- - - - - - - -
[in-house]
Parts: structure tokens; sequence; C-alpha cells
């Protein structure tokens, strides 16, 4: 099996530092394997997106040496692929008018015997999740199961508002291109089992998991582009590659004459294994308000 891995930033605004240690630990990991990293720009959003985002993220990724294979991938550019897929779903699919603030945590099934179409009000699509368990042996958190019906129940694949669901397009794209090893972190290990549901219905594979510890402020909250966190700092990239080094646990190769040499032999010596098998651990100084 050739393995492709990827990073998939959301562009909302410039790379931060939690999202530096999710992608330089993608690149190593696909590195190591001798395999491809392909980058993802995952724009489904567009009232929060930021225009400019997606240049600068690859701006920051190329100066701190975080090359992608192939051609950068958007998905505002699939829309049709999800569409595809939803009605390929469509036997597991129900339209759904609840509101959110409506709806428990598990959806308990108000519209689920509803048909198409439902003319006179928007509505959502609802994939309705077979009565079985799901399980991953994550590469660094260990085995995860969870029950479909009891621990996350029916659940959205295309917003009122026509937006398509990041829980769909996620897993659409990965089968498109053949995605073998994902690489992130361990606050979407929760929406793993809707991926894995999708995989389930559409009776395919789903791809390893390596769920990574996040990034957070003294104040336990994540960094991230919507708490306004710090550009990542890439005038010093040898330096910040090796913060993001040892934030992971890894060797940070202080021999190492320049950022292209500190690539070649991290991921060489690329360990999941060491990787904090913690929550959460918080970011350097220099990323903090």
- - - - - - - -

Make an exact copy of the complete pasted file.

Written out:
[in-house]
Parts: structure tokens; sequence; C-alpha cells
């Protein structure tokens, strides 16, 4: 099996530092394997997106040496692929008018015997999740199961508002291109089992998991582009590659004459294994308000 891995930033605004240690630990990991990293720009959003985002993220990724294979991938550019897929779903699919603030945590099934179409009000699509368990042996958190019906129940694949669901397009794209090893972190290990549901219905594979510890402020909250966190700092990239080094646990190769040499032999010596098998651990100084 050739393995492709990827990073998939959301562009909302410039790379931060939690999202530096999710992608330089993608690149190593696909590195190591001798395999491809392909980058993802995952724009489904567009009232929060930021225009400019997606240049600068690859701006920051190329100066701190975080090359992608192939051609950068958007998905505002699939829309049709999800569409595809939803009605390929469509036997597991129900339209759904609840509101959110409506709806428990598990959806308990108000519209689920509803048909198409439902003319006179928007509505959502609802994939309705077979009565079985799901399980991953994550590469660094260990085995995860969870029950479909009891621990996350029916659940959205295309917003009122026509937006398509990041829980769909996620897993659409990965089968498109053949995605073998994902690489992130361990606050979407929760929406793993809707991926894995999708995989389930559409009776395919789903791809390893390596769920990574996040990034957070003294104040336990994540960094991230919507708490306004710090550009990542890439005038010093040898330096910040090796913060993001040892934030992971890894060797940070202080021999190492320049950022292209500190690539070649991290991921060489690329360990999941060491990787904090913690929550959460918080970011350097220099990323903090």